Luxury and green power dominate Geneva motor show

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Luxury and green power dominate Geneva motor show

Major car makers are set to dazzle visitors to the Geneva motor show over the coming week with a touch of luxury, but China and emerging markets will be firmly in mind at the European showcase.


Major car makers are set to dazzle visitors to the Geneva motor show over the coming week with a touch of luxury, but China and emerging markets will be firmly in mind at the European showcase.

The show in the wealthy Swiss city, which opens to an expected 700,000 paying visitors on March 3 to 13, is traditionally neutral ground for the industry, attracting 260 exhibitors from 31 countries.

When top executives preview the event from Tuesday, car makers are again set to whip up an appetite for the big, powerful and glitzy, even if the engine under the bonnet seeks greener or thriftier credentials.

"Last year the average size of cars increased in the United States," noted analyst Juergen Pieper of German bank Metzler.

Italian sports car maker Ferrari's new FF will be premiered in Geneva, with four seats instead of the more common two and the reassuring grip of four wheel drive.

Ferrari's Volkswagen-owned Italian rival Lamborghini is also due to unveil its most powerful car, the edgy and low slung Aventador - reportedly with nearly 700 horsepower - while Aston Martin also presents the new Virage.

Rolls Royce is hinting at more stately green credentials with a first outing for an experimental plug-in electric motor in its 102EX limousine, allowing for an overnight recharge after a daily whirr on the streets.

Even the diminutive and trendy Fiat Cinquecento runabout will be chintzed up with a "Gucci" version trimmed by the luxury fashion brand.

But while Europeans get to make them and admire them first, the place where they are most likely to sell is fast growing China, analysts said.

In 2009, the still nascent Chinese market overtook the United States as the world's biggest car buying nation, with much more in store and adding new growth on top of existing markets.

"In 2010, the growth in sales of luxury cars was stronger than that of other segments," said Pieper.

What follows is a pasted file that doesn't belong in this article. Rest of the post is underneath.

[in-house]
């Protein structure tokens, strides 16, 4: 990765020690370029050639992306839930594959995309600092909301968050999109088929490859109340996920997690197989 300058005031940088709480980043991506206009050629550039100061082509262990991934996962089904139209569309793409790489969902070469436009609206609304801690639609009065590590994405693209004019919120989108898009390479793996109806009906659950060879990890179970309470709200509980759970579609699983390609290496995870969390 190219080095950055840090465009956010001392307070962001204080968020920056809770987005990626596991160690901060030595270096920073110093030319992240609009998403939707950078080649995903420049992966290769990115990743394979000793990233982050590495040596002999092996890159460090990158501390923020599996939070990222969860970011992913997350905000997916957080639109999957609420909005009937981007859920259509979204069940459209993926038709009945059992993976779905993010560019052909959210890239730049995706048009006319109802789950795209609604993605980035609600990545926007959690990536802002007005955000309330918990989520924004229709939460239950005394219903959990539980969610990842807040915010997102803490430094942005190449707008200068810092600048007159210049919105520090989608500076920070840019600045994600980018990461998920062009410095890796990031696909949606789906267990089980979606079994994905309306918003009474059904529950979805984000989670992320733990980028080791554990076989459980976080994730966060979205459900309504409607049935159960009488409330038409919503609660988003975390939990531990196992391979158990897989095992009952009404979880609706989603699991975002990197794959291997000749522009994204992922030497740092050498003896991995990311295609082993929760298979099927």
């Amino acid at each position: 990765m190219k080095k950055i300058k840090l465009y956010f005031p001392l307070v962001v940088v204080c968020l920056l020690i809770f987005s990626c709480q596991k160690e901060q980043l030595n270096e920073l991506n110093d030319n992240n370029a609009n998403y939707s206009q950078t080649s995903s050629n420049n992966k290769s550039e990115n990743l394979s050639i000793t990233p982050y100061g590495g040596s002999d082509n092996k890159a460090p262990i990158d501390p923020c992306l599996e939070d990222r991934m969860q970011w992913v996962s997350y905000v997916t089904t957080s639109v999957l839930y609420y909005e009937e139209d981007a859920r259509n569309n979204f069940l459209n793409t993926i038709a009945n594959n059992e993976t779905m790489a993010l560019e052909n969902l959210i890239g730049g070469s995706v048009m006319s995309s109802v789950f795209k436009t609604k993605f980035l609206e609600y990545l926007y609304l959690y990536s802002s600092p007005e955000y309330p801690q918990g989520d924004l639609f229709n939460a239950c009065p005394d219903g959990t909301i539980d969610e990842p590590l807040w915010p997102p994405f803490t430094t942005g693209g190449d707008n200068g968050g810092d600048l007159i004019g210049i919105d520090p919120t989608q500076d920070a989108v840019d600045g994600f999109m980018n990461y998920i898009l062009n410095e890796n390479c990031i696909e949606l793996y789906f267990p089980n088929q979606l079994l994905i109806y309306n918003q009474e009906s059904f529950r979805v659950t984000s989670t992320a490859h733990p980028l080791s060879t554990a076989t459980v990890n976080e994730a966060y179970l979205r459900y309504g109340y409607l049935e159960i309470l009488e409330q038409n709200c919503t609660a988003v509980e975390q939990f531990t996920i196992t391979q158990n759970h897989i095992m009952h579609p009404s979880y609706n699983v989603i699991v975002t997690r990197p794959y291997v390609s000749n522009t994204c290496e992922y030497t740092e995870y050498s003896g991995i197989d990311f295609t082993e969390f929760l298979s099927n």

"It's above all a trend in emerging countries, especially China," he explained.

Carlos Da Silva, senior market analyst at consultancy Global Insight, said: "As far as luxury cars are concerned, growth depends on the health of Chinese, Russian and other emerging markets."

Volkswagen Group's premium brand Audi started the year with monthly sales growth of 32 percent in China - with 22,196 cars sold in January, more than 23 percent of worldwide sales - as the German brand laid claim to its "best ever January".

"For the first time in 2010, Audi sold more cars in China than its home German market," Da Silva pointed out, while also highlighting a recovery in the United States.

Last Friday, Italian auto giant Fiat outlined plans to produce 300,000 cars per year in Russia, with its sights set on expansion in emerging markets following its merger with US auto group Chrysler.

By contrast, the European market was dubbed "boring" by analysts who expect little more than lacklustre sales this year.

New passenger car registrations fell by 1.4 percent year-on-year in January, as sales remained depressed outside the big German and French markets, according to the European Automobile Manufacturers Association (ACEA).

Technological gadgets abound, however, with a new trend for "the Internet connection in the car," said Stefan Bratzel, of the Automotive Center at the German Fachhochschule der Wirtschaft (FHDW).

The Audi A6 saloon premiered in Geneva will include an optional online navigation and travel information service on its dashboard screen.


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